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Reveille

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Download links and information about Reveille by Deerhoof. This album was released in 2002 and it belongs to Rock, Indie Rock, Alternative genres. It contains 16 tracks with total duration of 33:27 minutes.

Artist: Deerhoof
Release date: 2002
Genre: Rock, Indie Rock, Alternative
Tracks: 16
Duration: 33:27
Buy on iTunes $9.99
Buy on Amazon $8.99

Tracks

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No. Title Length
1. Sound the Alarm 0:20
2. This Magnificent Bird Will Rise 3:32
3. The Eyebright Bugler 0:42
4. Punch Buggy Valves 1:53
5. No One Fed Me so I Stayed 0:47
6. Our Angel's Ululu 1:41
7. The Last Trumpeter Swan 8:10
8. Top Tim Rubies 1:56
9. Tuning a Stray 0:07
10. Holy Night Fever 1:18
11. All Rise 1:08
12. Frenzied Handsome, Hello! 1:47
13. Days and Nights in the Forest 3:59
14. Hark the Umpire 1:19
15. Cooper 2:04
16. Hallelujah Chorus 2:44

Details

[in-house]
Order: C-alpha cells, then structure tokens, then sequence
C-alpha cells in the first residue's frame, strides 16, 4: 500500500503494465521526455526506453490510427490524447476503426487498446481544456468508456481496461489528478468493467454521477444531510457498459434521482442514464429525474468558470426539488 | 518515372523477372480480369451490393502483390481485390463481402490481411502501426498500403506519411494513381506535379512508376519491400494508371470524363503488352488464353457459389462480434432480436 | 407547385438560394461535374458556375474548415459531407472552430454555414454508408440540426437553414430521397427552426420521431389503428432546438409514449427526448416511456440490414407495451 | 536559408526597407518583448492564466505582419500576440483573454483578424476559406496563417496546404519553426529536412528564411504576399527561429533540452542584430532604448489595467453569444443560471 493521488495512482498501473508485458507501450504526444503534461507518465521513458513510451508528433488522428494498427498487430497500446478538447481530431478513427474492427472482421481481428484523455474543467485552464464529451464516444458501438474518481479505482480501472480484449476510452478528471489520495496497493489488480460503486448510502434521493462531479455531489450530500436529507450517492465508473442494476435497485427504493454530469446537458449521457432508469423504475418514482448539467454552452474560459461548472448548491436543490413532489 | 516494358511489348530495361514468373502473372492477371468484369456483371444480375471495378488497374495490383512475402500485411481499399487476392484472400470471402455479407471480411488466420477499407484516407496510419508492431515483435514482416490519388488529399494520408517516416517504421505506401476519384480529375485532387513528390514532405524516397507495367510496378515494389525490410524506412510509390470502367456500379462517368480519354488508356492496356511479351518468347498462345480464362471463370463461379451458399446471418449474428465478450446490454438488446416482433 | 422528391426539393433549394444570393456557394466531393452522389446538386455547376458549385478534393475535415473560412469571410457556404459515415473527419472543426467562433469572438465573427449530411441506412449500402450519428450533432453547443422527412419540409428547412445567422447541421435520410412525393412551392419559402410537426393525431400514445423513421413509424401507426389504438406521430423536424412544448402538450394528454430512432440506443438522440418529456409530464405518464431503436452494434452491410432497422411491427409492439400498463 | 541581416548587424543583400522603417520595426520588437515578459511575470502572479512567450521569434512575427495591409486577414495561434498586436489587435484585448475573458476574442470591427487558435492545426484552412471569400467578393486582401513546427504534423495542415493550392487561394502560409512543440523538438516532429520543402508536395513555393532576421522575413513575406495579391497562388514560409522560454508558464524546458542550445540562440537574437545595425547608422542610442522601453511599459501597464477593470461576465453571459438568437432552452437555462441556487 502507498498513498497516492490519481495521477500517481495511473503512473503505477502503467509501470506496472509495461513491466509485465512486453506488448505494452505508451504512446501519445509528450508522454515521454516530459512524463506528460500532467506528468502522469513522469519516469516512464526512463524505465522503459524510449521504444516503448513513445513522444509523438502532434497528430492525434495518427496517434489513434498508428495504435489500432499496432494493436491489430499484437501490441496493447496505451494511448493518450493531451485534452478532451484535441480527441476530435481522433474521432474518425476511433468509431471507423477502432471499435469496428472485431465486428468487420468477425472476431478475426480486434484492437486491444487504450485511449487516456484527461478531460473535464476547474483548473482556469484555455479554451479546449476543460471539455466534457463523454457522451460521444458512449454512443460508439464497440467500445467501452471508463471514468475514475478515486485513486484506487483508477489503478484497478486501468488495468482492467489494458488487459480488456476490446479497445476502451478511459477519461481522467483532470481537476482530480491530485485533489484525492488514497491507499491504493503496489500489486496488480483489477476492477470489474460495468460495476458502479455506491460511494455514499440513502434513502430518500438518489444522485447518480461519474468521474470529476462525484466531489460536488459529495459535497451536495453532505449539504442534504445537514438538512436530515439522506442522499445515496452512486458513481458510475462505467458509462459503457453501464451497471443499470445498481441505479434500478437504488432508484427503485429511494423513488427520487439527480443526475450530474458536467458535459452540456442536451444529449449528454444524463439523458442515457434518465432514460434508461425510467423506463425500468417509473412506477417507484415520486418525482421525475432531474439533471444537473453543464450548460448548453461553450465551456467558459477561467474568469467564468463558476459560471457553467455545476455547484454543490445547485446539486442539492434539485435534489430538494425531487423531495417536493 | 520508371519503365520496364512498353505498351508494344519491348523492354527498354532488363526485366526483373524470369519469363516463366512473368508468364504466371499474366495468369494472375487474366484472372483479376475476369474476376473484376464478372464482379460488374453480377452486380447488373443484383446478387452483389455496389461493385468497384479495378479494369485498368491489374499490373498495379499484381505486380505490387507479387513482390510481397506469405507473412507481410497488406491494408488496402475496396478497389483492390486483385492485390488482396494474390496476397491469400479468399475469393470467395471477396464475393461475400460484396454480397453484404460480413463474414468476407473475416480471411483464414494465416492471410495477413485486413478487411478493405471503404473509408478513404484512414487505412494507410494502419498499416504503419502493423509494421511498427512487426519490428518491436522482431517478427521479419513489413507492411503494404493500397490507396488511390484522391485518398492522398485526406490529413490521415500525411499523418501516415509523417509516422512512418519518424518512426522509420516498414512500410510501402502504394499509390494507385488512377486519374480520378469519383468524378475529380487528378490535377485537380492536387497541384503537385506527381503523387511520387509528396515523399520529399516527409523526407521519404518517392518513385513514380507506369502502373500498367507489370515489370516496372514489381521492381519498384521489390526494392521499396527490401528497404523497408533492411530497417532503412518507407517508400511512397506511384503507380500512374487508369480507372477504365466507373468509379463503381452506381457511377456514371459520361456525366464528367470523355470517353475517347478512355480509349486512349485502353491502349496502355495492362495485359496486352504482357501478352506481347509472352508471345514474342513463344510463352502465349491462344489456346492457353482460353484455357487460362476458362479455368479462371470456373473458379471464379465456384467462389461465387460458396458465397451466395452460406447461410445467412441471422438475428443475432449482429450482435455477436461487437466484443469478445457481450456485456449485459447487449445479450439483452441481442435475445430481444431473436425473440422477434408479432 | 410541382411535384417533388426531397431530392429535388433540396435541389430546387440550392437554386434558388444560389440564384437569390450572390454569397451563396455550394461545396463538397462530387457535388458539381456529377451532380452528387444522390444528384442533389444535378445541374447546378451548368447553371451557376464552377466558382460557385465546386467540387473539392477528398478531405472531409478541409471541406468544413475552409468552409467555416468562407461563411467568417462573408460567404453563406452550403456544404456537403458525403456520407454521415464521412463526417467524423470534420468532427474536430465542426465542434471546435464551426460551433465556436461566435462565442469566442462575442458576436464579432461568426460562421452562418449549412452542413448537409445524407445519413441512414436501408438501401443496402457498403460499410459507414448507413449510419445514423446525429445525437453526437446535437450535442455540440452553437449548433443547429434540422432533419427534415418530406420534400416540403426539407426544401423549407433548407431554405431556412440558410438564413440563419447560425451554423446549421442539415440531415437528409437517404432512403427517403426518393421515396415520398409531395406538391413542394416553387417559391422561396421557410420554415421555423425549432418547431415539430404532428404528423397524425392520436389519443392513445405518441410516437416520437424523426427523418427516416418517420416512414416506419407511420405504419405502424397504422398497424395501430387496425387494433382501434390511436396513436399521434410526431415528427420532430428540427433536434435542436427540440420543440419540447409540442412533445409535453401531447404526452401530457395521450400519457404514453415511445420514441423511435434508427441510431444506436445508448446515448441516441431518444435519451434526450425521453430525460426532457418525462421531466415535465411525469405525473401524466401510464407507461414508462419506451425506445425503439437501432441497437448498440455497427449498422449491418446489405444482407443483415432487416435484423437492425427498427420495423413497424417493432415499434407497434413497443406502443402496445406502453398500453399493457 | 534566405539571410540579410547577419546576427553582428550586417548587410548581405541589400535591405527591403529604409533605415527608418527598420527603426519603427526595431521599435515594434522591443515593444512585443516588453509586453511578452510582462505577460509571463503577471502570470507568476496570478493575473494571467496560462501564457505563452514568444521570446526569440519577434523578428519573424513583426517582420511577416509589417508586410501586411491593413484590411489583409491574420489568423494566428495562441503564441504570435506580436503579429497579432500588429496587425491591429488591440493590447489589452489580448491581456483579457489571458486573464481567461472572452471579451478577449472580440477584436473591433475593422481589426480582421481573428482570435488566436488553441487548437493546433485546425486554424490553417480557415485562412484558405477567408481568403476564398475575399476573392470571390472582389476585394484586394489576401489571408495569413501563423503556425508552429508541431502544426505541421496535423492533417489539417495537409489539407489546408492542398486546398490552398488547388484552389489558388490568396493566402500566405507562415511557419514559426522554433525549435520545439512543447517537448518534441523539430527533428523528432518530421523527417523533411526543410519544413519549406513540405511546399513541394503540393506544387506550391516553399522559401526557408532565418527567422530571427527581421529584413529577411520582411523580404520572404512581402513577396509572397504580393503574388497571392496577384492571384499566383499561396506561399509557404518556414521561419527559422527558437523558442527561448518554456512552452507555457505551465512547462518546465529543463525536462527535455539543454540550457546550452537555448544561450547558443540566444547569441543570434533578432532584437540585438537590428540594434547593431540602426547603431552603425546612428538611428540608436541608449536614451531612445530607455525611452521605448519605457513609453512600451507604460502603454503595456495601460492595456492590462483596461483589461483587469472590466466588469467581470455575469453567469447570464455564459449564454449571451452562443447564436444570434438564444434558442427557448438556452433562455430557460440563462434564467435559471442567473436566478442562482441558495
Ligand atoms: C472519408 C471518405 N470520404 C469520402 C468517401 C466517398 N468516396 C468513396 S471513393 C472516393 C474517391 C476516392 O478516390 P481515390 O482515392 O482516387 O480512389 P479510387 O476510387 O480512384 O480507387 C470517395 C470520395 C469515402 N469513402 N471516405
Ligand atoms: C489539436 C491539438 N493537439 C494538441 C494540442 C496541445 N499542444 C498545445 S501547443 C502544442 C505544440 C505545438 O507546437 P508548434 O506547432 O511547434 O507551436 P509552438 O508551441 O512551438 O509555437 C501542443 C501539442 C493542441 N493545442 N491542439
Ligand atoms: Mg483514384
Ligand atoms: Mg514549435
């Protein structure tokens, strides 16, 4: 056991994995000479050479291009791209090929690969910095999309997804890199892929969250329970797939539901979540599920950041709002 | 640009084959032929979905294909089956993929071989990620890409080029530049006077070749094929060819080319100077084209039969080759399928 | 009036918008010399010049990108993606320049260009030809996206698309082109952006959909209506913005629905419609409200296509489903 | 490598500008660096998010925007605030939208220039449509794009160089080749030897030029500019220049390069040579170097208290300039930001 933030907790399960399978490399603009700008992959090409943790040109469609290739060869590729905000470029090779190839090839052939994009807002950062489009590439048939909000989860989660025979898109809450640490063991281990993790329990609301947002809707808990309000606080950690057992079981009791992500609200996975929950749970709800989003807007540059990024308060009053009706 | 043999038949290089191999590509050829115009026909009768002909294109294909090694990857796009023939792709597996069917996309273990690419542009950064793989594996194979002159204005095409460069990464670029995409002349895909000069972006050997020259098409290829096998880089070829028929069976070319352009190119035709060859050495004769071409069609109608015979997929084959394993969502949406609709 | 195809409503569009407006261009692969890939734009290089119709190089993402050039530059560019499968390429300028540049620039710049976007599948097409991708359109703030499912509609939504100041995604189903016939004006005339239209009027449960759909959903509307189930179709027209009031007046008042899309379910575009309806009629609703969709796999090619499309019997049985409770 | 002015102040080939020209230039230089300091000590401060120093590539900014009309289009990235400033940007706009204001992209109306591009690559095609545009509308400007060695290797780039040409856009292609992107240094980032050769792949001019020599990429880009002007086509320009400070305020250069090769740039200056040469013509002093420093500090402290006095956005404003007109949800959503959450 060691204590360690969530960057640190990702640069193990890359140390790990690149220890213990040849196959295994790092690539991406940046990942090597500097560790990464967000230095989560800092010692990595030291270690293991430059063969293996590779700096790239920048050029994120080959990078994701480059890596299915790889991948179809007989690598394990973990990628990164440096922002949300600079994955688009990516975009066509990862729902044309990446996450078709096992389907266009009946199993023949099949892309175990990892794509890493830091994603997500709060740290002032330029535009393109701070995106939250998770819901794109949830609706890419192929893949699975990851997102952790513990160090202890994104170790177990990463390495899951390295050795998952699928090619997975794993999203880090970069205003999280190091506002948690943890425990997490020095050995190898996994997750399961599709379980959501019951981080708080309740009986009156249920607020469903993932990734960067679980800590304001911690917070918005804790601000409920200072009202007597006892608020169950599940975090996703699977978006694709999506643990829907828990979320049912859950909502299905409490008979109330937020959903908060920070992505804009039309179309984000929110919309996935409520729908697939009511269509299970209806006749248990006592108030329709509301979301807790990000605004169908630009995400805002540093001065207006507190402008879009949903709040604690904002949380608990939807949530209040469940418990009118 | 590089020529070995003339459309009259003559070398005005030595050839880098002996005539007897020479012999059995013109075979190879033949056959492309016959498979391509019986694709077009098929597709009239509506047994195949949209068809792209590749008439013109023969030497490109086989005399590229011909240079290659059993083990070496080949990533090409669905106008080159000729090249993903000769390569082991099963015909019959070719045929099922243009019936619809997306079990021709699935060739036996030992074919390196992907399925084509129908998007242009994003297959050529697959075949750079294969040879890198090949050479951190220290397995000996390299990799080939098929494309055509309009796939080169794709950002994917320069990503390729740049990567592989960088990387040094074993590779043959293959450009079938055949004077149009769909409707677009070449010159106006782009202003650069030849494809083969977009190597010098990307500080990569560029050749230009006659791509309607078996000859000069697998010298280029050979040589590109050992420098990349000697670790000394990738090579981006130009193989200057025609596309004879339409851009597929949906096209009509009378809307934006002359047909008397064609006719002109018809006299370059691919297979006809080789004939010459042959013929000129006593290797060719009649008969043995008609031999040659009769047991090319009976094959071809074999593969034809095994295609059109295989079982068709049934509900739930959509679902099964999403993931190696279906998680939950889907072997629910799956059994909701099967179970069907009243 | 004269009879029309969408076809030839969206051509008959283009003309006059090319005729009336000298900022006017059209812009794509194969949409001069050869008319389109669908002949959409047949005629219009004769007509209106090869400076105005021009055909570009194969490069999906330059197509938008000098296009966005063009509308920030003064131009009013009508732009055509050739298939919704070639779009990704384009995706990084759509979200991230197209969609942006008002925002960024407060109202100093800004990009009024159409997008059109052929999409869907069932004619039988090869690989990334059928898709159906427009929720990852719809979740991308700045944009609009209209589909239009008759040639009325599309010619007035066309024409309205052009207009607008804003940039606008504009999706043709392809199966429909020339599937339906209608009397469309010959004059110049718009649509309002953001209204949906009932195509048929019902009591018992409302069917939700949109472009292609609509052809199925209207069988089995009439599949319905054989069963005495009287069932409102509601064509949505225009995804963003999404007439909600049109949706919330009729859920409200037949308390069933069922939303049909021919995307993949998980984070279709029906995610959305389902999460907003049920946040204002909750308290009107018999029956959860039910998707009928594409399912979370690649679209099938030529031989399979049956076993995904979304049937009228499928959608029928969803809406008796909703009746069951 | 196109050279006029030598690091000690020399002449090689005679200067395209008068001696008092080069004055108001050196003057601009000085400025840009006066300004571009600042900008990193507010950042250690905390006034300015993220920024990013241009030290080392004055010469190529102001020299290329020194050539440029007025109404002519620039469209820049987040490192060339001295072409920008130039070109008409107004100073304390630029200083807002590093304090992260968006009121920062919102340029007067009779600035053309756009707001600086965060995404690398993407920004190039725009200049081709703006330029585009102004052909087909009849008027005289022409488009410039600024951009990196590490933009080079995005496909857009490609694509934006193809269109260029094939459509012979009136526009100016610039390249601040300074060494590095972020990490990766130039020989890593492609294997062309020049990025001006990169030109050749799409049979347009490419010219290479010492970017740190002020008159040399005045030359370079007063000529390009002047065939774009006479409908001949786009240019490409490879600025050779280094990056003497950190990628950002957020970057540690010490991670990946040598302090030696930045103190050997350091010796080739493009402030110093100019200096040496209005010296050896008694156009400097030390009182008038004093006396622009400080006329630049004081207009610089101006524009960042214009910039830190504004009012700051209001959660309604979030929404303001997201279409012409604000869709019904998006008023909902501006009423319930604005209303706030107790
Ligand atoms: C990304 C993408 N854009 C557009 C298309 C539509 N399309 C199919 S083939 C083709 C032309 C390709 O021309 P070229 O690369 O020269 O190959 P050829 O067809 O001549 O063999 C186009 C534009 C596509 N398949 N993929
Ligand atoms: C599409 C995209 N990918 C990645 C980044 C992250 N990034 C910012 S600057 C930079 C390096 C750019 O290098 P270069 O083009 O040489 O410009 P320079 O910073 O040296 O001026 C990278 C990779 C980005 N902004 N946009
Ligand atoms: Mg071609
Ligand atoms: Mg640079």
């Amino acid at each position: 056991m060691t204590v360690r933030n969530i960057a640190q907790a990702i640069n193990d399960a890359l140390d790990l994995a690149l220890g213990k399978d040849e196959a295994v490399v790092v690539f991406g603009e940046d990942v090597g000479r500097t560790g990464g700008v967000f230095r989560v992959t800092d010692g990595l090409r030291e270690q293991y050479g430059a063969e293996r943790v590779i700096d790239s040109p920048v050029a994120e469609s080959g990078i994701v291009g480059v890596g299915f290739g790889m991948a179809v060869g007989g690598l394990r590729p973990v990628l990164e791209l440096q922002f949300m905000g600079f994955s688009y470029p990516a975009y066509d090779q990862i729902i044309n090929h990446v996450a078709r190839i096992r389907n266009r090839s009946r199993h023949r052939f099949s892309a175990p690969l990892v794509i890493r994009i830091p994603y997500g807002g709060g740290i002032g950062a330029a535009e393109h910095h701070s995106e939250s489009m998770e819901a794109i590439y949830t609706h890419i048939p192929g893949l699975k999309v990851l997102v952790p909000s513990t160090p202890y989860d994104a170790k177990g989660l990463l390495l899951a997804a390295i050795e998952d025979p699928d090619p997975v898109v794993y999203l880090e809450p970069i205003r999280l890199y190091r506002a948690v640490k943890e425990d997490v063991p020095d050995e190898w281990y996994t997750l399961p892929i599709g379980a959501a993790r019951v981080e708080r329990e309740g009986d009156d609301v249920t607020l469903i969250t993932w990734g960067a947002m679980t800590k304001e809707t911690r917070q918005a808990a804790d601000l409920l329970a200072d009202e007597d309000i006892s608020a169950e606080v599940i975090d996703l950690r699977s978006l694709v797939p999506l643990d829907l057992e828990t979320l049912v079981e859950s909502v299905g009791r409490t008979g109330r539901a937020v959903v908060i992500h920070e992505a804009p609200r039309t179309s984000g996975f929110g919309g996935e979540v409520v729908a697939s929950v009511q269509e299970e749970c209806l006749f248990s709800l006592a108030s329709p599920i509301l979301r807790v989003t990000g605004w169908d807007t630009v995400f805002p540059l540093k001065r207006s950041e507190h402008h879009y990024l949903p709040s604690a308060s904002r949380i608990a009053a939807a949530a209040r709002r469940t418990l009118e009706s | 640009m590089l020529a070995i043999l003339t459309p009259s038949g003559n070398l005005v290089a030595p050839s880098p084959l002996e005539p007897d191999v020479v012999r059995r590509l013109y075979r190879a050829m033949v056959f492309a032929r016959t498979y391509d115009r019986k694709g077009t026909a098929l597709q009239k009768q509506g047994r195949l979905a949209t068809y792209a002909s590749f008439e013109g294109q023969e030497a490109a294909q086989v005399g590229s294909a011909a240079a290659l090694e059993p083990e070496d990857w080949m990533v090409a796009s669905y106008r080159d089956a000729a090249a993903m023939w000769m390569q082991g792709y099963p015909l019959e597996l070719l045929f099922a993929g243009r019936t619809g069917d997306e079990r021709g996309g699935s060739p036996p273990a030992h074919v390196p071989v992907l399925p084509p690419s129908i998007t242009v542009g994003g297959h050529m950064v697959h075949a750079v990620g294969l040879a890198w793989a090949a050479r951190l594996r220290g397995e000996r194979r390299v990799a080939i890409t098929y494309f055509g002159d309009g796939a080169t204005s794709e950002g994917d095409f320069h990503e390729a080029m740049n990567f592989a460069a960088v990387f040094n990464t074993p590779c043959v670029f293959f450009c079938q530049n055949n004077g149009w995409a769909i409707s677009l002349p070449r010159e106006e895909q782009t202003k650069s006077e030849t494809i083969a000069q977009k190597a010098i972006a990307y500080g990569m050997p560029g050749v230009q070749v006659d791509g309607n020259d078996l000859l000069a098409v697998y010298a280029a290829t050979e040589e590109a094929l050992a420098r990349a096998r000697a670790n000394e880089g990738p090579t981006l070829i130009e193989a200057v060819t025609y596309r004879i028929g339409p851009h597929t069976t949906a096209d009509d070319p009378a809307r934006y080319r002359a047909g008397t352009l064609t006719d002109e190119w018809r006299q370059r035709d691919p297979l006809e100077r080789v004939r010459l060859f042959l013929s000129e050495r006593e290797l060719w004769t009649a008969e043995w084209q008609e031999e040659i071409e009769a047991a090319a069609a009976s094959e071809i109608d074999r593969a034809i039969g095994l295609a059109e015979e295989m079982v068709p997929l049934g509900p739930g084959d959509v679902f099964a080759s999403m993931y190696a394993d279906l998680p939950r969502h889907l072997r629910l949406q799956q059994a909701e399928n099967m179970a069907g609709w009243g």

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San Francisco's strident Deerhoof is a much-loved deconstructionist art-pop outfit. The band is part no wave skronk, part Yoko Ono meets the B-52's, and part weirdo J-pop, and continues to push the musical envelope on each new recording. Reveille is a pretty good example of what Deerhoof is capable of. Quite a few of its songs are instrumental, for the most part, helter-skelterish flare-ups with primitive Casio-like bloops and bleeps, angular fizz-pop guitars, and epileptic drum freakouts. Those few songs that feature Satomi Matsuzaki's purring falsetto — her very presence elevates this band above most avant pop groups — have a simplicity and sugar-soaked sweetness, enticing listeners with charm before boxing their ears with an all-out aural assault. Reveille begins with an unassuming spoken word opening before launching into a variety of sounds. "All Rise" has a baseball stadium-cum-church organ feel, and "Days & Nights in the Forest" starts off with progressive jazz elements before introducing other elements. Though Deerhoof reportedly has to be seen performing live — when the bandmembers are able to temper and balance the explosive quiet-loud of their tunes — to be fully appreciated and to get the full effect, this album is as good a place to start your journey as any of the group's recordings.